major (left) and minor (right) propodi of this individual. In 
addition, the entire right cheliped has been regenerated on a 
large male specimen of Mursia gaudichaudii (H. Milne-Ed- 
wards, 1837), collected in 1966 northwest of Valparaiso, Chile 
(USNM 123610), and the right (minor) propodus is conspicu- 
ously small and atypical in both proportions and ornamenta- 
tion. Finally, a single, isolated right chela (USNM 77170), 
clearly assignable to Acanthocarpus alexandri Stimpson, 1871, 
and collected in 1930 south of the Tortugas, Florida, was re- 
generated grotesquely as a minor chela. Thus, complete and 
partial reversals evidently occur throughout the Calappinae, 
but judging from the small percentage of specimens of Calappa 
which exhibited reversed chelae, these phenomena are prob- 
ably not widespread within either a population or any given 
species. 

Reports of reversal in Calappa are rare in the literature and 
where they exist, they are brief statements without detailed 
descriptions or discussion. Holthuis (1958: p. 172) cited a 
probable case of partial reversal on a male specimen of the 
Caribbean species C. cinerea Holthuis, 1958, from St. Martin, 



Asymmetry of Calappa chelae 75 

Netherlands Antilles. The right chela he described as "very 
small and of abnormal shape, somewhat resembling the small 
[left] chela," concluding, "It is evidently in process of regen- 
eration." 

The only other report of reversal known to the writer is that 
by Barnard (1950: p. 347), who mentioned having seen "two 
'sinistral' specimens in 20 specimens" of C. hepatica spinosis-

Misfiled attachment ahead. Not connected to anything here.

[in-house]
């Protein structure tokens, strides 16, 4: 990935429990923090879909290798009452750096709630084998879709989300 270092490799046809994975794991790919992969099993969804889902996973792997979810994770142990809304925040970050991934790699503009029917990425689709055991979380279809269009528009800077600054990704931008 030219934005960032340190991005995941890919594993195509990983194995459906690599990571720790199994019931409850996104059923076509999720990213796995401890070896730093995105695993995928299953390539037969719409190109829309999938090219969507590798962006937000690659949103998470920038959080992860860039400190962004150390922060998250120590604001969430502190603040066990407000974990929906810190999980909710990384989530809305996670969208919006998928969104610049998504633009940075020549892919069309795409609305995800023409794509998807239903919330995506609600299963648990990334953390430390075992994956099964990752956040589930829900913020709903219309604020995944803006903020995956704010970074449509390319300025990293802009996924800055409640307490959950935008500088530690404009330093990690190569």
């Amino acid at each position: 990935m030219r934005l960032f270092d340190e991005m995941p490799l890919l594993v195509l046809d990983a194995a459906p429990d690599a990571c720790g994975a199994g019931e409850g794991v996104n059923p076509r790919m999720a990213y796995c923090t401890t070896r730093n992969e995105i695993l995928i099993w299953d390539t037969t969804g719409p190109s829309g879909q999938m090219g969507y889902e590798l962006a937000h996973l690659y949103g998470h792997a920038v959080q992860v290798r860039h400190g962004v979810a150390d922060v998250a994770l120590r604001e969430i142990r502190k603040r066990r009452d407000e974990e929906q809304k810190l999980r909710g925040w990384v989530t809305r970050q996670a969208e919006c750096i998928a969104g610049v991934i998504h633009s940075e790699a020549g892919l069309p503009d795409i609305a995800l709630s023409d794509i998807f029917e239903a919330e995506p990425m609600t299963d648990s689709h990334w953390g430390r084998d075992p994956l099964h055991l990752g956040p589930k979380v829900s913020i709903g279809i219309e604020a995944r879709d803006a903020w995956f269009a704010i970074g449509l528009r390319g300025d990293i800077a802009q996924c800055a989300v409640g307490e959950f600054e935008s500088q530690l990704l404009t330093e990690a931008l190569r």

sima H. Milne-Edwards, 1837. Barnard did not specify whether 
reversal on these specimens is complete or partial, although by 
noting this occurrence in the same short footnote with com- 
ments concerning the seemingly perfect reversal on Miers' 
(1886) plates of the "Challenger" brachyurans, he implied that 
reversal on these specimens is complete. If this was indeed his 
intention, the 10 percent reversal reported for C. hepatica 
spinosissima represents a significantly greater frequency than 
that observed on specimens in the Smithsonian collections, 
in which slightly less than 1 percent of all specimens are 
thus affected. Of the 172 specimens of C. hepatica exam- 
ined, only two, or a little over 1 percent, have completely re- 
versed chelae, and neither of the two specimens of C. hepatica 
spinosissima exhibits reversal. Therefore, either the specimens 
studied by the writer do not accurately reflect the frequency 
of the phenomenon in nature, or Barnard's samples were atypi- 
cal, or complete reversal is unusually common within this sub- 
species, at least from this geographic area. It is impossible to 
determine which, if any, of these alternatives is correct, but